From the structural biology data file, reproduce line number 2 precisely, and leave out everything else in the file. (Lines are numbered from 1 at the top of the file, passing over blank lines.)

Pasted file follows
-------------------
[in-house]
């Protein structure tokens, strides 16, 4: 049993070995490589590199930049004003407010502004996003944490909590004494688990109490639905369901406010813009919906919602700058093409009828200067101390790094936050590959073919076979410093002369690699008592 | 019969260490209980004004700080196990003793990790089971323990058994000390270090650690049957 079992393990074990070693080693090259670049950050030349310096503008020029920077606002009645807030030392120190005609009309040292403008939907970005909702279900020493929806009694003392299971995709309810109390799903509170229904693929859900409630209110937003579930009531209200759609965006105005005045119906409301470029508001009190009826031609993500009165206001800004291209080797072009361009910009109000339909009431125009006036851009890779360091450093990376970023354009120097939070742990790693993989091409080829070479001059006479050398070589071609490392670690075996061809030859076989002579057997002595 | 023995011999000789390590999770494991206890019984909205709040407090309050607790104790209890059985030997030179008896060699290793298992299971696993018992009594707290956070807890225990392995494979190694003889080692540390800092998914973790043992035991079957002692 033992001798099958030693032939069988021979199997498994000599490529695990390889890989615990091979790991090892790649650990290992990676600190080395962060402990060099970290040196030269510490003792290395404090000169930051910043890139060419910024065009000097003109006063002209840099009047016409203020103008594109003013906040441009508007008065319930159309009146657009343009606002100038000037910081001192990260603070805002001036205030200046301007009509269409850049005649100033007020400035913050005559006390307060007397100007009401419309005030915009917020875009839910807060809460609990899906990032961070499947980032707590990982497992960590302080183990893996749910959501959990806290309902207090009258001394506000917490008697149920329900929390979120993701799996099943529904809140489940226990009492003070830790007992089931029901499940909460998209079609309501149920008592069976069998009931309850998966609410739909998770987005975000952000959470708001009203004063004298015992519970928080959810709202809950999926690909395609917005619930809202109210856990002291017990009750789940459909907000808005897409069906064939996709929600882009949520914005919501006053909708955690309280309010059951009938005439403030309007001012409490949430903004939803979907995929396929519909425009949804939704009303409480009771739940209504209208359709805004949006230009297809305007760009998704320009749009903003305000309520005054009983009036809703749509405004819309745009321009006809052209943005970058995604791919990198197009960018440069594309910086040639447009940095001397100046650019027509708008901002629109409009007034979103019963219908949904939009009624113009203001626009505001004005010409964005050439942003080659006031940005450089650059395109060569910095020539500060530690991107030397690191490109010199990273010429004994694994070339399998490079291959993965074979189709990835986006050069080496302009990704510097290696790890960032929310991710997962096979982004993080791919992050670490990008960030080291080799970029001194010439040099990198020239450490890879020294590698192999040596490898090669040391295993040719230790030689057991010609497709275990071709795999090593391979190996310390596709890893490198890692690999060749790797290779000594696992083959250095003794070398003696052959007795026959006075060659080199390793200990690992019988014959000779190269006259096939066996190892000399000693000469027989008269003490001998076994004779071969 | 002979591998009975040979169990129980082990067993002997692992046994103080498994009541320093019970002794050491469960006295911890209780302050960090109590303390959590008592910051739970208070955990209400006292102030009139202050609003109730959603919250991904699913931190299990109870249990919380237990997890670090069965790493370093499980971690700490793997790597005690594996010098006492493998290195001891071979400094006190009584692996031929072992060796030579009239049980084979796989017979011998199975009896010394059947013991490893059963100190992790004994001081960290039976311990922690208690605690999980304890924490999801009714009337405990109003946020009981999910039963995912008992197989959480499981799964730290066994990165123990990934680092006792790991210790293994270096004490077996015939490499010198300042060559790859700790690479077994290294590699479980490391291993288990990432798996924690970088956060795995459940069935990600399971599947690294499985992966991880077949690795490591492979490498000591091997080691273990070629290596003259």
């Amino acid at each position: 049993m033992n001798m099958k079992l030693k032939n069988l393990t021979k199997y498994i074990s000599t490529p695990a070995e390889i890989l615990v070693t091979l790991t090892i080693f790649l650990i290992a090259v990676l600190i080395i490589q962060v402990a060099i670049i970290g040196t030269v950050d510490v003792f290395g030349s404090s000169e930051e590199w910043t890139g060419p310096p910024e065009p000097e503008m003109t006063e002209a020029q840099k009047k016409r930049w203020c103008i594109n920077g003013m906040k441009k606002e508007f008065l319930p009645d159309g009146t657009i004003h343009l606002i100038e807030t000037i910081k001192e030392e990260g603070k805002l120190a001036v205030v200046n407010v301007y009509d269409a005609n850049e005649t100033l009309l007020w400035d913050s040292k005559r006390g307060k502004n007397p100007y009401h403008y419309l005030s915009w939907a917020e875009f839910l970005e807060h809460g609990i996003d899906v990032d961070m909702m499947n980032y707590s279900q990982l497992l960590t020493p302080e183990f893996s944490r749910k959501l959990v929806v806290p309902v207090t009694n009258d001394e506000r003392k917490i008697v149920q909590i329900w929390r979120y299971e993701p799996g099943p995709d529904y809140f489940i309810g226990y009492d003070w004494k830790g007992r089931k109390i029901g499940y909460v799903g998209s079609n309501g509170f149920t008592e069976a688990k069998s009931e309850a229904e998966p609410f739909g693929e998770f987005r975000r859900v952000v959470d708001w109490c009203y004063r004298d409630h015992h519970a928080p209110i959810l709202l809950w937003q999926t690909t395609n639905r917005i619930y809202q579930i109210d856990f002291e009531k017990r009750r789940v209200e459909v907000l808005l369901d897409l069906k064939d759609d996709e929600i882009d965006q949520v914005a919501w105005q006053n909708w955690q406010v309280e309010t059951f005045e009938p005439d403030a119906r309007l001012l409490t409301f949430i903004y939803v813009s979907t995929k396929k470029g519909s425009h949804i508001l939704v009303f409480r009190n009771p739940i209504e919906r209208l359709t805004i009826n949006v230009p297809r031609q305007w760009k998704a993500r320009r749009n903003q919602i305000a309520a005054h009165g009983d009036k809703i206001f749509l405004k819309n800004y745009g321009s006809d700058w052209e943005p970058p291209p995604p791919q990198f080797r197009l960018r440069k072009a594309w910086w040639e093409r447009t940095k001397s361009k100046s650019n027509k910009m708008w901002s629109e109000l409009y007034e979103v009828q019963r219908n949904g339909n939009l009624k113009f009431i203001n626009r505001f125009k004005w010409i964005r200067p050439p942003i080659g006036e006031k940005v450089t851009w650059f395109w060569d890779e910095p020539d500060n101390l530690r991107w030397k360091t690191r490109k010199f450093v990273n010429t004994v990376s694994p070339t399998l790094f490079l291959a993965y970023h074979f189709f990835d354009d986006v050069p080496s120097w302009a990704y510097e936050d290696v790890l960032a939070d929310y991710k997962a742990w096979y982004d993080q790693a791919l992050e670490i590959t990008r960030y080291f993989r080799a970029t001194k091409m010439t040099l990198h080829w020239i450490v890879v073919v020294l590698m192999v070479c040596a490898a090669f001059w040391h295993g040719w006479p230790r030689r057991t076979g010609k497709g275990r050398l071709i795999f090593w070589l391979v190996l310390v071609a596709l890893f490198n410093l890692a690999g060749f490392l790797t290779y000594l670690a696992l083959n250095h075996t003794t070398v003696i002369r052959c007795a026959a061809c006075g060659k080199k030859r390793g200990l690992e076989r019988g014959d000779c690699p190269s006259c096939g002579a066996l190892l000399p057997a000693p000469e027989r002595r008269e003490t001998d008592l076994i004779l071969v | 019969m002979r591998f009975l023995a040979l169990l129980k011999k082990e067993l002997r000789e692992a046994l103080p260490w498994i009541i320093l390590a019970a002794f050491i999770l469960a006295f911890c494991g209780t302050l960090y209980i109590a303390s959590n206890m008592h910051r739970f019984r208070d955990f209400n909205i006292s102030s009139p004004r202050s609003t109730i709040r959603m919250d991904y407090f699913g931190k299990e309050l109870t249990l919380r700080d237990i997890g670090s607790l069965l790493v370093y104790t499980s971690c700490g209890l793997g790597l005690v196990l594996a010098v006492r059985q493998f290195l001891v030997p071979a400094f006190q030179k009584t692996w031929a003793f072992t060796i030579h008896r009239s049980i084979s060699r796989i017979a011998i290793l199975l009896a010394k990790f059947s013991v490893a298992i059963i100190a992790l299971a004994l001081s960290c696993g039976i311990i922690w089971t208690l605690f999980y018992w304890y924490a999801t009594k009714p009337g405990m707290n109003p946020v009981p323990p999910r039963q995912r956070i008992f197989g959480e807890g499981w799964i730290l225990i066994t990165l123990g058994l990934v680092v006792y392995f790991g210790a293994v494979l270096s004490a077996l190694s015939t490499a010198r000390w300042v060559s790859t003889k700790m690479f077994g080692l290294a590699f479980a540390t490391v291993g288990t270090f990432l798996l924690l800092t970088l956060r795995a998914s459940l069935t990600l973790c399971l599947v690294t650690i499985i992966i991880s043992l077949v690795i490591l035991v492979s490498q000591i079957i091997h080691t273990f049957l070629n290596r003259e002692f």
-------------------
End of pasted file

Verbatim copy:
């Protein structure tokens, strides 16, 4: 049993070995490589590199930049004003407010502004996003944490909590004494688990109490639905369901406010813009919906919602700058093409009828200067101390790094936050590959073919076979410093002369690699008592 | 019969260490209980004004700080196990003793990790089971323990058994000390270090650690049957 079992393990074990070693080693090259670049950050030349310096503008020029920077606002009645807030030392120190005609009309040292403008939907970005909702279900020493929806009694003392299971995709309810109390799903509170229904693929859900409630209110937003579930009531209200759609965006105005005045119906409301470029508001009190009826031609993500009165206001800004291209080797072009361009910009109000339909009431125009006036851009890779360091450093990376970023354009120097939070742990790693993989091409080829070479001059006479050398070589071609490392670690075996061809030859076989002579057997002595 | 023995011999000789390590999770494991206890019984909205709040407090309050607790104790209890059985030997030179008896060699290793298992299971696993018992009594707290956070807890225990392995494979190694003889080692540390800092998914973790043992035991079957002692 033992001798099958030693032939069988021979199997498994000599490529695990390889890989615990091979790991090892790649650990290992990676600190080395962060402990060099970290040196030269510490003792290395404090000169930051910043890139060419910024065009000097003109006063002209840099009047016409203020103008594109003013906040441009508007008065319930159309009146657009343009606002100038000037910081001192990260603070805002001036205030200046301007009509269409850049005649100033007020400035913050005559006390307060007397100007009401419309005030915009917020875009839910807060809460609990899906990032961070499947980032707590990982497992960590302080183990893996749910959501959990806290309902207090009258001394506000917490008697149920329900929390979120993701799996099943529904809140489940226990009492003070830790007992089931029901499940909460998209079609309501149920008592069976069998009931309850998966609410739909998770987005975000952000959470708001009203004063004298015992519970928080959810709202809950999926690909395609917005619930809202109210856990002291017990009750789940459909907000808005897409069906064939996709929600882009949520914005919501006053909708955690309280309010059951009938005439403030309007001012409490949430903004939803979907995929396929519909425009949804939704009303409480009771739940209504209208359709805004949006230009297809305007760009998704320009749009903003305000309520005054009983009036809703749509405004819309745009321009006809052209943005970058995604791919990198197009960018440069594309910086040639447009940095001397100046650019027509708008901002629109409009007034979103019963219908949904939009009624113009203001626009505001004005010409964005050439942003080659006031940005450089650059395109060569910095020539500060530690991107030397690191490109010199990273010429004994694994070339399998490079291959993965074979189709990835986006050069080496302009990704510097290696790890960032929310991710997962096979982004993080791919992050670490990008960030080291080799970029001194010439040099990198020239450490890879020294590698192999040596490898090669040391295993040719230790030689057991010609497709275990071709795999090593391979190996310390596709890893490198890692690999060749790797290779000594696992083959250095003794070398003696052959007795026959006075060659080199390793200990690992019988014959000779190269006259096939066996190892000399000693000469027989008269003490001998076994004779071969 | 002979591998009975040979169990129980082990067993002997692992046994103080498994009541320093019970002794050491469960006295911890209780302050960090109590303390959590008592910051739970208070955990209400006292102030009139202050609003109730959603919250991904699913931190299990109870249990919380237990997890670090069965790493370093499980971690700490793997790597005690594996010098006492493998290195001891071979400094006190009584692996031929072992060796030579009239049980084979796989017979011998199975009896010394059947013991490893059963100190992790004994001081960290039976311990922690208690605690999980304890924490999801009714009337405990109003946020009981999910039963995912008992197989959480499981799964730290066994990165123990990934680092006792790991210790293994270096004490077996015939490499010198300042060559790859700790690479077994290294590699479980490391291993288990990432798996924690970088956060795995459940069935990600399971599947690294499985992966991880077949690795490591492979490498000591091997080691273990070629290596003259």